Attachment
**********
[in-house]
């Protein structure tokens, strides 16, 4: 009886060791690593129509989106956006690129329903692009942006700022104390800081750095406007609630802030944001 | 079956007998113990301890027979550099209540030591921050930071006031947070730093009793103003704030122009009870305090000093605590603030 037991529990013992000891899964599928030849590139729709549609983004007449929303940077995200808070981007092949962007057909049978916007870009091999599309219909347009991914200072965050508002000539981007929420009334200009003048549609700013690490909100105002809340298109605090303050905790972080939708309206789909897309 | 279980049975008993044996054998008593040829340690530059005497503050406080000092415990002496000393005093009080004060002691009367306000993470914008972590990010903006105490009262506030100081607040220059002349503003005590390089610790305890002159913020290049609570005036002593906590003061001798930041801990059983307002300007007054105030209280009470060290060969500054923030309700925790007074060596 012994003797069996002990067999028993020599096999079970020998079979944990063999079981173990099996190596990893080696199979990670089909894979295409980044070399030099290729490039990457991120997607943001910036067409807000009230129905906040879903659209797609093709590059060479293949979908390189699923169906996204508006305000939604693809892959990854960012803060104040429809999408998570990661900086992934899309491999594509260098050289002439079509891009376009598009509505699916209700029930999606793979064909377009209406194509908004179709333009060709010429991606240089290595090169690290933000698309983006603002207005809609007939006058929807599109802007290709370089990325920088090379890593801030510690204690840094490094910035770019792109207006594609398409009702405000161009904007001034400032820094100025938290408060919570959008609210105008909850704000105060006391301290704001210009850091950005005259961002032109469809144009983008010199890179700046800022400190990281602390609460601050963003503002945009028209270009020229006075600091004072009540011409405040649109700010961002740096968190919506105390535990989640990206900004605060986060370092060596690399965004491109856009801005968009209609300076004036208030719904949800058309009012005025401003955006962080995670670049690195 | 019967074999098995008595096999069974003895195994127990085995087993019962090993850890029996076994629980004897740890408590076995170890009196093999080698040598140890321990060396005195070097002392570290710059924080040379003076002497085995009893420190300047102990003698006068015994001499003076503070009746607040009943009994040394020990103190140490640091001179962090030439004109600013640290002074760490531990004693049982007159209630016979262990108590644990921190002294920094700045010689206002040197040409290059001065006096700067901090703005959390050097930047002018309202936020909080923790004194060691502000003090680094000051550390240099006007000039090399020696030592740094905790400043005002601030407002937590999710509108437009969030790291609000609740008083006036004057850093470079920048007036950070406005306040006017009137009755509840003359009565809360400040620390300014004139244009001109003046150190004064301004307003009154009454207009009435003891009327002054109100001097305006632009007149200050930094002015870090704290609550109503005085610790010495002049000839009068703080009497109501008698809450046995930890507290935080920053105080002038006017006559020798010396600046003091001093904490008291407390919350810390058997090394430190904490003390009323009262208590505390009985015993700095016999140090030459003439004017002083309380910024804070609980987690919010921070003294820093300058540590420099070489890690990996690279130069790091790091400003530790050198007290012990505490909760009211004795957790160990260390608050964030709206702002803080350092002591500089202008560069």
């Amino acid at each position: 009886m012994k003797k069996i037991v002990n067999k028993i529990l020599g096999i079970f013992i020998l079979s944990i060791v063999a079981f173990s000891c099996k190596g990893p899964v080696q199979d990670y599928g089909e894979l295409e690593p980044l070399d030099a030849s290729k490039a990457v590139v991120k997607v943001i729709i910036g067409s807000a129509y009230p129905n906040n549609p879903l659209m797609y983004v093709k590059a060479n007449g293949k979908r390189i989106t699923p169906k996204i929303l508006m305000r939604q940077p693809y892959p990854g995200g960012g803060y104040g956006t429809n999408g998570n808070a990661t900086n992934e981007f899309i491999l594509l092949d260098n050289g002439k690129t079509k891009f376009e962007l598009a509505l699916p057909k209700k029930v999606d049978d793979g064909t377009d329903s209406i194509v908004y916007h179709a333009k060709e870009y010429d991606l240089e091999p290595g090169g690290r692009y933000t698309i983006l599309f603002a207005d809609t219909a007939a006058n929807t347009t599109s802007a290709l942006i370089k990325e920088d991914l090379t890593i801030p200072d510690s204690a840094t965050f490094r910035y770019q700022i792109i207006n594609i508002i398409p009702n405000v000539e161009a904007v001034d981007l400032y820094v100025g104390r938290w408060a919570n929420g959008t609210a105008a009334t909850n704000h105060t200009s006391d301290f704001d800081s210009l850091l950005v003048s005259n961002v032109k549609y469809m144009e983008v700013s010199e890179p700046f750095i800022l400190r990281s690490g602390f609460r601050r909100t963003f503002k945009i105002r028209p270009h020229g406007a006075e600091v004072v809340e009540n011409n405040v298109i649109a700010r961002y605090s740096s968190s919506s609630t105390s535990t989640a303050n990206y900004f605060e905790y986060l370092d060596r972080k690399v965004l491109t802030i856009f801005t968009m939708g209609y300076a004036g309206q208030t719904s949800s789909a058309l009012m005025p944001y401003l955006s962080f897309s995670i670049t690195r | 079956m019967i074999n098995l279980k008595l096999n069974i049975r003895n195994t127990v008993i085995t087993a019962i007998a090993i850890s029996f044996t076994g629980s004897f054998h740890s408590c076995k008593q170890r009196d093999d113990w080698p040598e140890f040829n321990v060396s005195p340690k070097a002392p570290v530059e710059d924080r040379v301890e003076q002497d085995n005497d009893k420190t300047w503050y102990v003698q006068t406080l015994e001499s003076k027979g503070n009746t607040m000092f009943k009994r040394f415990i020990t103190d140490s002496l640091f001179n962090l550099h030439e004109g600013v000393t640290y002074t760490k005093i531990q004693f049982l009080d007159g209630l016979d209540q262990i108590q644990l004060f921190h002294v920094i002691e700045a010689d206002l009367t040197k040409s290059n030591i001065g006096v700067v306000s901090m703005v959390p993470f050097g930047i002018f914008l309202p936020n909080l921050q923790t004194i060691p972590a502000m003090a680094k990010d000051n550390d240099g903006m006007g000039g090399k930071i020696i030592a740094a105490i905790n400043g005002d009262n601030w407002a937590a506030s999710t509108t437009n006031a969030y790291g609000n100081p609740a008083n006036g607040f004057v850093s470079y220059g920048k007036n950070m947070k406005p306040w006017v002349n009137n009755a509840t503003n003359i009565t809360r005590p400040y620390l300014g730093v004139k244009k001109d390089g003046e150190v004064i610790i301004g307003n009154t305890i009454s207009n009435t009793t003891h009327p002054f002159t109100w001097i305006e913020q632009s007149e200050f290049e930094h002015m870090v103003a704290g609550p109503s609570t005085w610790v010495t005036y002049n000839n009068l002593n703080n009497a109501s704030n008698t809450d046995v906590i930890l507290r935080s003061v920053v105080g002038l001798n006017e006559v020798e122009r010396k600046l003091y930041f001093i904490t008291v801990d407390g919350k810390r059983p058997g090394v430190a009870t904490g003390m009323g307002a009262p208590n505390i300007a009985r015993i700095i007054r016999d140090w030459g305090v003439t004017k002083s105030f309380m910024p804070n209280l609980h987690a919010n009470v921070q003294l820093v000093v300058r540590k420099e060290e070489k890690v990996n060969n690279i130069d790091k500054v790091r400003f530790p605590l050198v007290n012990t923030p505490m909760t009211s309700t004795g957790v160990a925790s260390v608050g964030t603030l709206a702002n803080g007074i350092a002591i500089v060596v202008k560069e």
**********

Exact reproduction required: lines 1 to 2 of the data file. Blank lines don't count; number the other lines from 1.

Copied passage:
[in-house]
């Protein structure tokens, strides 16, 4: 009886060791690593129509989106956006690129329903692009942006700022104390800081750095406007609630802030944001 | 079956007998113990301890027979550099209540030591921050930071006031947070730093009793103003704030122009009870305090000093605590603030 037991529990013992000891899964599928030849590139729709549609983004007449929303940077995200808070981007092949962007057909049978916007870009091999599309219909347009991914200072965050508002000539981007929420009334200009003048549609700013690490909100105002809340298109605090303050905790972080939708309206789909897309 | 279980049975008993044996054998008593040829340690530059005497503050406080000092415990002496000393005093009080004060002691009367306000993470914008972590990010903006105490009262506030100081607040220059002349503003005590390089610790305890002159913020290049609570005036002593906590003061001798930041801990059983307002300007007054105030209280009470060290060969500054923030309700925790007074060596 012994003797069996002990067999028993020599096999079970020998079979944990063999079981173990099996190596990893080696199979990670089909894979295409980044070399030099290729490039990457991120997607943001910036067409807000009230129905906040879903659209797609093709590059060479293949979908390189699923169906996204508006305000939604693809892959990854960012803060104040429809999408998570990661900086992934899309491999594509260098050289002439079509891009376009598009509505699916209700029930999606793979064909377009209406194509908004179709333009060709010429991606240089290595090169690290933000698309983006603002207005809609007939006058929807599109802007290709370089990325920088090379890593801030510690204690840094490094910035770019792109207006594609398409009702405000161009904007001034400032820094100025938290408060919570959008609210105008909850704000105060006391301290704001210009850091950005005259961002032109469809144009983008010199890179700046800022400190990281602390609460601050963003503002945009028209270009020229006075600091004072009540011409405040649109700010961002740096968190919506105390535990989640990206900004605060986060370092060596690399965004491109856009801005968009209609300076004036208030719904949800058309009012005025401003955006962080995670670049690195 | 019967074999098995008595096999069974003895195994127990085995087993019962090993850890029996076994629980004897740890408590076995170890009196093999080698040598140890321990060396005195070097002392570290710059924080040379003076002497085995009893420190300047102990003698006068015994001499003076503070009746607040009943009994040394020990103190140490640091001179962090030439004109600013640290002074760490531990004693049982007159209630016979262990108590644990921190002294920094700045010689206002040197040409290059001065006096700067901090703005959390050097930047002018309202936020909080923790004194060691502000003090680094000051550390240099006007000039090399020696030592740094905790400043005002601030407002937590999710509108437009969030790291609000609740008083006036004057850093470079920048007036950070406005306040006017009137009755509840003359009565809360400040620390300014004139244009001109003046150190004064301004307003009154009454207009009435003891009327002054109100001097305006632009007149200050930094002015870090704290609550109503005085610790010495002049000839009068703080009497109501008698809450046995930890507290935080920053105080002038006017006559020798010396600046003091001093904490008291407390919350810390058997090394430190904490003390009323009262208590505390009985015993700095016999140090030459003439004017002083309380910024804070609980987690919010921070003294820093300058540590420099070489890690990996690279130069790091790091400003530790050198007290012990505490909760009211004795957790160990260390608050964030709206702002803080350092002591500089202008560069």